British team visits hunger-striking inmate at Guantanamo prison

SAN JUAN, Puerto Rico - A British team has visited a hunger-striking detainee at Guantanamo Bay and concluded he is medically fit to return to the country, authorities announced Sunday.

SAN JUAN, Puerto Rico - A British team has visited a hunger-striking detainee at Guantanamo Bay and concluded he is medically fit to return to the country, authorities announced Sunday.

A Foreign Office spokeswoman said the visitors, who included a doctor, checked on the health of former British resident Binyam Mohamed and met Saturday with medical staff at the U.S. military prison on Cuba's southeast tip.

"There are no immediate medical concerns that would prevent (Mohamed) from travelling to the U.K., should the United States government agree to the U.K.'s request for release and return," a Foreign Office spokeswoman said Sunday, speaking on condition of anonymity in line with government policy.

Mohamed, a 30-year-old Ethiopian who moved to Britain as a teenager, has been on hunger strike for more than a month and is being force-fed at Guantanamo. He has been held at the isolated U.S. prison since 2004 and launched the strike to protest his continued detention.

Mohamed had been accused of plotting al-Qaida attacks in the United States, but war-crimes charges against him at Guantanamo were dropped last year.

Mohamed's U.S. military lawyer, air force Lt.-Col. Yvonne Bradley, had appealed to Britain to pressure President Barack Obama's administration for his release.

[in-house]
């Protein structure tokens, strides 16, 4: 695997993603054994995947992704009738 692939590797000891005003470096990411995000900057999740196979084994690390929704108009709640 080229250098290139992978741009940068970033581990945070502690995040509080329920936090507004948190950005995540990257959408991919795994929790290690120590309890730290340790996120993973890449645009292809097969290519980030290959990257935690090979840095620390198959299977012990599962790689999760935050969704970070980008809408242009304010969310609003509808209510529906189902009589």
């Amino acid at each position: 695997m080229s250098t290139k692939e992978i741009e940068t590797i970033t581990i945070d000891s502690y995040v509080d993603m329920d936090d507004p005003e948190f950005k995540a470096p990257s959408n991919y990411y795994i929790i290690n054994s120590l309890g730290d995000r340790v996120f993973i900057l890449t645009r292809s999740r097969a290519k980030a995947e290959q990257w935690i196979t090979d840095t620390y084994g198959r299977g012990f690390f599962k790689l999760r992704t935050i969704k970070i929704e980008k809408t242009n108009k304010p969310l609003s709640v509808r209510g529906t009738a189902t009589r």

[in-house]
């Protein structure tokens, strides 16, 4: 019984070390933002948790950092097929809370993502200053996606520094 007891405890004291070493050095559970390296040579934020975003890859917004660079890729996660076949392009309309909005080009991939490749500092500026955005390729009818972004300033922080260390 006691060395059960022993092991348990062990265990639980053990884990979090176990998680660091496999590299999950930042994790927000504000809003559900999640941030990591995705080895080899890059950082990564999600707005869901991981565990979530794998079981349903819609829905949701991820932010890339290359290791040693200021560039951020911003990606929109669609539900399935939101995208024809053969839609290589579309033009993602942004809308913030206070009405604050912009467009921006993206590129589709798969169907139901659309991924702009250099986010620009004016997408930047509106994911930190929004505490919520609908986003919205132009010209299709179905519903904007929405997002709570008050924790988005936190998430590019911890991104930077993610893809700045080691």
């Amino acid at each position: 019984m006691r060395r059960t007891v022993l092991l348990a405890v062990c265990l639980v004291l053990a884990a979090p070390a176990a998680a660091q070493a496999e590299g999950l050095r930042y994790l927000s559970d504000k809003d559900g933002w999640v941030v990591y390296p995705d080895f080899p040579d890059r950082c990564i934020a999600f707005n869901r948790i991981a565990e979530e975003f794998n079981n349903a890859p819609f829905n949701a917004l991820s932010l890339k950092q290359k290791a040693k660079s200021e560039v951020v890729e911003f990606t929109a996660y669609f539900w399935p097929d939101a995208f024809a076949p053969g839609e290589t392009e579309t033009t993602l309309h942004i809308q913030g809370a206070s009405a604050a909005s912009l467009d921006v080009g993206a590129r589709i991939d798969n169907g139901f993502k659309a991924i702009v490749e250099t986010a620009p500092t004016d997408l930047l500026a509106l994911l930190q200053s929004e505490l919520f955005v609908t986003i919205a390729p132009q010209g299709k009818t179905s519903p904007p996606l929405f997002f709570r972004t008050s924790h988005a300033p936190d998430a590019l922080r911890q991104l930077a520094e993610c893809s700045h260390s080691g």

"I'm anticipating and hopeful that this is the beginning of the end, and that Mr. Mohamed will be released and returned to the U.K. soon," Bradley said.

Navy Cmdr. Jeffrey Gordon, a Pentagon spokesman, said the U.S. government is in continued talks with British authorities. He said Mohamed is in "overall good health," but would not speculate about his case.

He noted that the president has ordered a review of all Guantanamo detainee cases "and once that is completed, we will be in a better position to determine the way ahead for each individual detainee," Gordon said Sunday.

The Obama administration is moving to close the Guantanamo prison and has said it wants to ensure that the roughly 245 suspects remaining there are given international and U.S. legal rights. The inmates include 22-year-old Canadian Omar Khadr.

Mohamed's civilian lawyer, Clive Stafford Smith, said the detainee might be returned to Britain as soon as this week.

"With any luck, after seven years of tremendous abuse, he is going to be set free," said Stafford Smith, director of the British law group Reprieve, which represents dozens of Guantanamo prisoners. "I very much hope he will be home in the next few days."

Mohamed was sent to Guantanamo in 2004, but claims that first he was held and beaten in Pakistan for three months and then was sent by the U.S. to Morocco, where he says he was tortured and interrogated for 18 months.

The Bush administration insisted it never engaged in extraordinary rendition, in which suspects are handed over to countries that brutally interrogate prisoners.

-With files from The Canadian Press.

 
 
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